On Monday, I got out to the Rice Bowl - the final match in Japan's American Football season. It's a pretty odd setup, pitting the champions of the professional, company-sponsored X-League (Japanese) against the collegiate champions. This year, the Obic Seagulls won the X-Bowl, and with it the right to face off against the Ritsumeikan University Panthers. Despite this weird setup, the Rice Bowl is referred to as the Japanese national championship in American Football.
The history of American football (Japanese) in Japan is surprisingly long, going back to the 1936 founding of three university teams. The game is now amazingly vital at the university level here, with particular strength at the most elite universities, including Tokyo, Meiji, and Waseda Universities. I can't really speak for the country as a whole, but Tokyo has quite a few sports bars that broadcast NFL games (though on delay), and various clubs and groups, including alums of American Universities, that get together to watch games. Supposedly, the Superbowl is broadcast live, which I'm looking forward to.
It seems the footing of the pro league has changed a bit in recent years. This article from 2001 describes the X League as basically a bunch of weekend warriors, but by 2005 it seems they had transitioned to, at least for some players, genuine pro status. This means there has been some importing of foreign talent, including Obic's DL Kevin Jackson. But I was honestly a bit surprised - there were only three gaikokujin on Obic team, two from Hawaii University and one from Harvard, which despite this year's performance isn't exactly known as an exporter of football talent. Moreover, the coaching staff was entirely Japanese.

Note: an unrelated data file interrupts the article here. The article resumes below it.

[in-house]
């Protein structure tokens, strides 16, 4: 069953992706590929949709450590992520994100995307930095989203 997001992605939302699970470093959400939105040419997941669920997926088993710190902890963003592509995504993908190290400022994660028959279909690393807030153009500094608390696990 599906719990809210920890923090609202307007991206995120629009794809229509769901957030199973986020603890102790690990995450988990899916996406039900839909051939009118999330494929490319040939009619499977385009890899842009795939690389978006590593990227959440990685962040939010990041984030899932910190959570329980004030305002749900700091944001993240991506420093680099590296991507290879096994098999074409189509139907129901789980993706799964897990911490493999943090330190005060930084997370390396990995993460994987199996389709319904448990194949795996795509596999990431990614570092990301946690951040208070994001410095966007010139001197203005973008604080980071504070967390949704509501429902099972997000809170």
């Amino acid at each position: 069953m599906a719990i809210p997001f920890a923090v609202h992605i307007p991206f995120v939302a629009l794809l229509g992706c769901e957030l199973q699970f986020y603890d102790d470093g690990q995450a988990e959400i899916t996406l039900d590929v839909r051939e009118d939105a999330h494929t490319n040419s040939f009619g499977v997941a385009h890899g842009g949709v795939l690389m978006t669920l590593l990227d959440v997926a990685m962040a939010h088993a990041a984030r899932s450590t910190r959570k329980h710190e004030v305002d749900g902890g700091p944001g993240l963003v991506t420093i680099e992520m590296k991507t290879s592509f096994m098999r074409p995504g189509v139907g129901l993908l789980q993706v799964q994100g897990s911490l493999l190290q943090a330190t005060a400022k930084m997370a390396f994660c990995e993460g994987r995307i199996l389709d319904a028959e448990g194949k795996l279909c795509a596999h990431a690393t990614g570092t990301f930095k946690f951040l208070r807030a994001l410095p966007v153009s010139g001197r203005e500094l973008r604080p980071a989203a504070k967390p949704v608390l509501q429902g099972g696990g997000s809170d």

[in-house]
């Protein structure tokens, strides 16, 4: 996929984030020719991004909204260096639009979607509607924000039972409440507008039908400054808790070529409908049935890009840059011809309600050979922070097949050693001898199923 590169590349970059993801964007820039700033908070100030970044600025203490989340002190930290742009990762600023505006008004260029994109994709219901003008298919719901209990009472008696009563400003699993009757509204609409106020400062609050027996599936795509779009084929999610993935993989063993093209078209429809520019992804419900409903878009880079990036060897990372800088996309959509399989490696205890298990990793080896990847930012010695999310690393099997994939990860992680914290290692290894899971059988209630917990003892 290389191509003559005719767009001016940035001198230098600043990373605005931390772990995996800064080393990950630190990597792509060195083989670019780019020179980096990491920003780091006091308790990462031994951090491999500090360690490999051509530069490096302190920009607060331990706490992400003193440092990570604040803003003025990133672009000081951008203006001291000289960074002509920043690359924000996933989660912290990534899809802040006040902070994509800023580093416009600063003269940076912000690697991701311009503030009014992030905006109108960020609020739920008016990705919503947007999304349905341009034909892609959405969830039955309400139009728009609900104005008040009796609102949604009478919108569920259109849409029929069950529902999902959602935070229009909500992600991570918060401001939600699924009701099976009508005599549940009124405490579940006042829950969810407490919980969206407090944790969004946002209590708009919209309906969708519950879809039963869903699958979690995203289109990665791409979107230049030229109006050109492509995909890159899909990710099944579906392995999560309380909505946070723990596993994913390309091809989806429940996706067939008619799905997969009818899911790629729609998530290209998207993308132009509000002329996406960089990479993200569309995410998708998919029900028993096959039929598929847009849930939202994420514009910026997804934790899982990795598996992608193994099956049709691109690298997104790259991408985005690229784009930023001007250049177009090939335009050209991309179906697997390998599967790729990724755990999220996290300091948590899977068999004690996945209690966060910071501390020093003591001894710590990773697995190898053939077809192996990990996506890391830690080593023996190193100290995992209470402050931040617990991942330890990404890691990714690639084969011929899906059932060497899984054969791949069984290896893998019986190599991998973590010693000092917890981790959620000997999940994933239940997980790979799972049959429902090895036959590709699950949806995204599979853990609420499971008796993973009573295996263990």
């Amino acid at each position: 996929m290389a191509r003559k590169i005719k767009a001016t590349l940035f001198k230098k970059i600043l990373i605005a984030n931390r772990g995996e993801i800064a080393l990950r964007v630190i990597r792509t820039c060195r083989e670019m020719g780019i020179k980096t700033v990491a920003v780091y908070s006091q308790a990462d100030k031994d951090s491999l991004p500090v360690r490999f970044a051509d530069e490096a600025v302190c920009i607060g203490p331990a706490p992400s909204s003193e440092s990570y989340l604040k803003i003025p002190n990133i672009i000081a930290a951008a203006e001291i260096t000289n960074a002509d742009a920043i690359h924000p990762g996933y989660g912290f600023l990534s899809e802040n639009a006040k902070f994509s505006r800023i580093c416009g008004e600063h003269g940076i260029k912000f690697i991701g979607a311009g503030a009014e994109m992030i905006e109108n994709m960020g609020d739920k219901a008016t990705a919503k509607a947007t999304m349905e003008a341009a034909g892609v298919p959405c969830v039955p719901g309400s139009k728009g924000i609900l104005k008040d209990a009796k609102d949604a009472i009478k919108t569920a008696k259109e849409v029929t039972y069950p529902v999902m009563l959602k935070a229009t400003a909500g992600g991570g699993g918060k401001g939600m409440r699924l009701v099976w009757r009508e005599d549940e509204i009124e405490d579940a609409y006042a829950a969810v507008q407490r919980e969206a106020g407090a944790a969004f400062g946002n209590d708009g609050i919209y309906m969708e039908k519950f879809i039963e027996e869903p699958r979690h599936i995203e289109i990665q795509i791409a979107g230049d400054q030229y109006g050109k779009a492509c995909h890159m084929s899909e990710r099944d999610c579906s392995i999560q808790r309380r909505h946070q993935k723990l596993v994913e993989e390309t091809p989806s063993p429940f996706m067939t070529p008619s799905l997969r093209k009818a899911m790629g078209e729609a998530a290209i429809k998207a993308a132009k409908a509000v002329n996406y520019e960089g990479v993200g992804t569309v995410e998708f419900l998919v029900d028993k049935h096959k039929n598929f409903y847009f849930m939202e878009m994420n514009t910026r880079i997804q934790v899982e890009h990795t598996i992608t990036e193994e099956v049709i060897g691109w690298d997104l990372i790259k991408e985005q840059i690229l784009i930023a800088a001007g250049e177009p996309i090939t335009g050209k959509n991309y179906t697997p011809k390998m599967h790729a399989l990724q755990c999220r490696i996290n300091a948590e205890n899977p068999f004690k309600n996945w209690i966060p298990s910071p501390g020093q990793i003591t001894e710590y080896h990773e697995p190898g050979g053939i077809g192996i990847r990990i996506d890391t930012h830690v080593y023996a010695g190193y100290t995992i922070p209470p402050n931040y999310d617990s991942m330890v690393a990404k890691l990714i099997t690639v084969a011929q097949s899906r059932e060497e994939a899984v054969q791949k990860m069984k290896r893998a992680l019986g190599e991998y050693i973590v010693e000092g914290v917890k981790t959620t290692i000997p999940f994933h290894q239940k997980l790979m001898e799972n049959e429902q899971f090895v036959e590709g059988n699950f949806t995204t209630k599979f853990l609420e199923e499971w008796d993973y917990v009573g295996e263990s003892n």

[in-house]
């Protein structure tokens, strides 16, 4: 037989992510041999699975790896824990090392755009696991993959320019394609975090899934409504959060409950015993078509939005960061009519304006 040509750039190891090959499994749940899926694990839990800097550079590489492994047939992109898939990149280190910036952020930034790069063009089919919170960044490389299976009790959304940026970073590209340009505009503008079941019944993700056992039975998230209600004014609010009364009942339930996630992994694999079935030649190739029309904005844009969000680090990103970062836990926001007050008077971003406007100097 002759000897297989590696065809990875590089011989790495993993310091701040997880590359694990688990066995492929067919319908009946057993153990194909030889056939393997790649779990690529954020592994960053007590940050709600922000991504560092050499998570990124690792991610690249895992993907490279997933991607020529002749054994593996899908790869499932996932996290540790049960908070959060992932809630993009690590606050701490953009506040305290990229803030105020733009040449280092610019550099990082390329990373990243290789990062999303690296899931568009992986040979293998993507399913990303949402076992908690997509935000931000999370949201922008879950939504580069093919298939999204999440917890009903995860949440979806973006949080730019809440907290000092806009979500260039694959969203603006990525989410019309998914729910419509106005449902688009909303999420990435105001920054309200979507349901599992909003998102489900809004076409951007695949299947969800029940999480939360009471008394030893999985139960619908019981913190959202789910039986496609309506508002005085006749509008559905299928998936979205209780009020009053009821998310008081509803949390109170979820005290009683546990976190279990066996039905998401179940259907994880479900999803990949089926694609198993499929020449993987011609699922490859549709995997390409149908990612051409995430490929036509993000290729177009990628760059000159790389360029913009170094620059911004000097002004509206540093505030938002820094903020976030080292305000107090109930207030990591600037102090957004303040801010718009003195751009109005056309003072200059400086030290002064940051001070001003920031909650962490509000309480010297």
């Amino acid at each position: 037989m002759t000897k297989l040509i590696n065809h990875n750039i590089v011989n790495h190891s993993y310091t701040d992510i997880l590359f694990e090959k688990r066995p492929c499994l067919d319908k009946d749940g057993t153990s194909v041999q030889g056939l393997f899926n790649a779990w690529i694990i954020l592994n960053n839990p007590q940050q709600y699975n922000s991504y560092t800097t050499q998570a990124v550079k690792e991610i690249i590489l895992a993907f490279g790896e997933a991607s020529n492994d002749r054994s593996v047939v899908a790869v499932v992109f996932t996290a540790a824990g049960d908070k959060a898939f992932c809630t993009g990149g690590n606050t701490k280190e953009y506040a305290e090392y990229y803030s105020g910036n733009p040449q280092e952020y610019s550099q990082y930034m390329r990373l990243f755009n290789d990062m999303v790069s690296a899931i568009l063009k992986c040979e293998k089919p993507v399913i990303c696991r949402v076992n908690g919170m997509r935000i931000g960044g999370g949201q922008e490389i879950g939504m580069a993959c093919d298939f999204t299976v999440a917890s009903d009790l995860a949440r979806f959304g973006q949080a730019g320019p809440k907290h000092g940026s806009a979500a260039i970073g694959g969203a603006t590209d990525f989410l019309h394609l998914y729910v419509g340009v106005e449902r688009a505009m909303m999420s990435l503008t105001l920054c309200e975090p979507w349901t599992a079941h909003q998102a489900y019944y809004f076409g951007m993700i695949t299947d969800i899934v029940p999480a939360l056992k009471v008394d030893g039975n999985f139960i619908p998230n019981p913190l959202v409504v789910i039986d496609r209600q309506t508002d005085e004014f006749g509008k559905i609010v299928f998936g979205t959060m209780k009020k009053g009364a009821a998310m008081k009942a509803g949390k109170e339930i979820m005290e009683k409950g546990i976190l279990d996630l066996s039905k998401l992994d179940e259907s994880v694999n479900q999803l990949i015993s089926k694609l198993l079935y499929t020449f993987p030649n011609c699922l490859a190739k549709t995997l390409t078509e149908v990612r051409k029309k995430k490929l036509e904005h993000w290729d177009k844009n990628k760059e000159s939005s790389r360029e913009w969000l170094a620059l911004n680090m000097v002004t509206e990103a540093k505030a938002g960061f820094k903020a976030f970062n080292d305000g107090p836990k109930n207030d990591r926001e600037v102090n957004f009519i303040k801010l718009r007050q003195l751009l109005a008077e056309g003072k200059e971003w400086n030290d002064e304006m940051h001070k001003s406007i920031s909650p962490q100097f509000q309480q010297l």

Historically, there has been a pretty decent balance in these games, with the college and corporate champs trading wins from year to year. But this slowly growing professionalization may be why this year's Rice Bowl seemed so lopsided - it ended in a shutout of the college team. The quality of play was frankly low on Ritsumeikan's side of the ball, with a lot of throwaway passes and several dramatic, punishing turnovers. Weirdly, though, the college's linemen generally outweighed the pros.
But of course, the onfield action is only part of the attraction, and I was blown away by the comprehensive adoption of American trappings and rituals. There were cheerleaders (including a huge, coed college squad and a small, sexed-up pro group), a halftime show, pro-quality referees and announcing. As is so frequently the case with cultural imports in Japan, the calls were in Japanese-English, from ofusaido to horudingu.
Most important of all, there was a really respectable crowd. The Tokyo Dome isn't the world's biggest stadium, but it was about 2/3 full, and the atmosphere was great. I sat on the college side, but they were just about evenly packed.
At the end of the game, their was a formal presentation of two awards - one to the victors, and one to an MVP. The kimono-clad presenter was the most obviously Japanese touch to the whole thing.
From what I've read, the quality of play is much shabbier at the lower levels of the pro league, but I had a great time at the Rice Bowl. The most awkward thing about it is what we call the sport itself - "American Football" is of course necessary internationally (though it does seem strange in Japan, the only other country that calls footie "soccer"), but there's got to be something cooler. I would even go for "American Rules Football" - I've always envied the Australians their double meaning.